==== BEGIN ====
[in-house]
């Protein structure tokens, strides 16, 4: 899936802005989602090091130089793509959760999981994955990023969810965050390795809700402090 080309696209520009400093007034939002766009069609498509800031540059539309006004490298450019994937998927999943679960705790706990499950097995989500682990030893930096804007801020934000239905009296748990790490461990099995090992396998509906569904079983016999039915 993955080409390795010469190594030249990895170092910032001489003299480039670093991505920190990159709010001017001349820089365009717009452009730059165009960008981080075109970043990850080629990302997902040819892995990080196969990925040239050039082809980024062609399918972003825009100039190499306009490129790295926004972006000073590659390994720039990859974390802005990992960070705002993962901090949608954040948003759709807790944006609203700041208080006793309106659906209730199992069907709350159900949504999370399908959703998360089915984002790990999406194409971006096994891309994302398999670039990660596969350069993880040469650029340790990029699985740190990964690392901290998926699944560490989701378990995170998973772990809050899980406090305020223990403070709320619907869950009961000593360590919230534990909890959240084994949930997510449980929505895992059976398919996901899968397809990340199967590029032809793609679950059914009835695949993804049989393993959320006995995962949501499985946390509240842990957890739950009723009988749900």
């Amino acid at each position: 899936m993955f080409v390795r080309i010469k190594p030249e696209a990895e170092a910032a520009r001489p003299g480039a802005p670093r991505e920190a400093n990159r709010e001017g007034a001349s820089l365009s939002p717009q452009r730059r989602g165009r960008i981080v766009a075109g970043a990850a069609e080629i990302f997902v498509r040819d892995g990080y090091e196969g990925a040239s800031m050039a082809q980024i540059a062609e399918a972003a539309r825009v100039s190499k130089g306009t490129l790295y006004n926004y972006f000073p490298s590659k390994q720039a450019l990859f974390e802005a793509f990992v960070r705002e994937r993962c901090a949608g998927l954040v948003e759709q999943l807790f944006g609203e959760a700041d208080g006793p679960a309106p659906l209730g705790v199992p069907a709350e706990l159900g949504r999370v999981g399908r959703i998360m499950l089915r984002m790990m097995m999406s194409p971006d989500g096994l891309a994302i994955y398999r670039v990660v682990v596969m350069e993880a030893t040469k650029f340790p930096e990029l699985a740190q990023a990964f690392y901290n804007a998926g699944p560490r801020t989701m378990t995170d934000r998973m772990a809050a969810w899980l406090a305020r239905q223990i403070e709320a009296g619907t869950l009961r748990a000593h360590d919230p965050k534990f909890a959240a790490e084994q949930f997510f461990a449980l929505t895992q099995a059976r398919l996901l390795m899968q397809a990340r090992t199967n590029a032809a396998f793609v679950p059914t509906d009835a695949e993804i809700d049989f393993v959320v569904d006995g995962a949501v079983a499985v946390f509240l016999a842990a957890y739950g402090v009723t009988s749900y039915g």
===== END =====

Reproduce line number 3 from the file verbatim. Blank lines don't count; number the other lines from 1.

């Amino acid at each position: 899936m993955f080409v390795r080309i010469k190594p030249e696209a990895e170092a910032a520009r001489p003299g480039a802005p670093r991505e920190a400093n990159r709010e001017g007034a001349s820089l365009s939002p717009q452009r730059r989602g165009r960008i981080v766009a075109g970043a990850a069609e080629i990302f997902v498509r040819d892995g990080y090091e196969g990925a040239s800031m050039a082809q980024i540059a062609e399918a972003a539309r825009v100039s190499k130089g306009t490129l790295y006004n926004y972006f000073p490298s590659k390994q720039a450019l990859f974390e802005a793509f990992v960070r705002e994937r993962c901090a949608g998927l954040v948003e759709q999943l807790f944006g609203e959760a700041d208080g006793p679960a309106p659906l209730g705790v199992p069907a709350e706990l159900g949504r999370v999981g399908r959703i998360m499950l089915r984002m790990m097995m999406s194409p971006d989500g096994l891309a994302i994955y398999r670039v990660v682990v596969m350069e993880a030893t040469k650029f340790p930096e990029l699985a740190q990023a990964f690392y901290n804007a998926g699944p560490r801020t989701m378990t995170d934000r998973m772990a809050a969810w899980l406090a305020r239905q223990i403070e709320a009296g619907t869950l009961r748990a000593h360590d919230p965050k534990f909890a959240a790490e084994q949930f997510f461990a449980l929505t895992q099995a059976r398919l996901l390795m899968q397809a990340r090992t199967n590029a032809a396998f793609v679950p059914t509906d009835a695949e993804i809700d049989f393993v959320v569904d006995g995962a949501v079983a499985v946390f509240l016999a842990a957890y739950g402090v009723t009988s749900y039915g």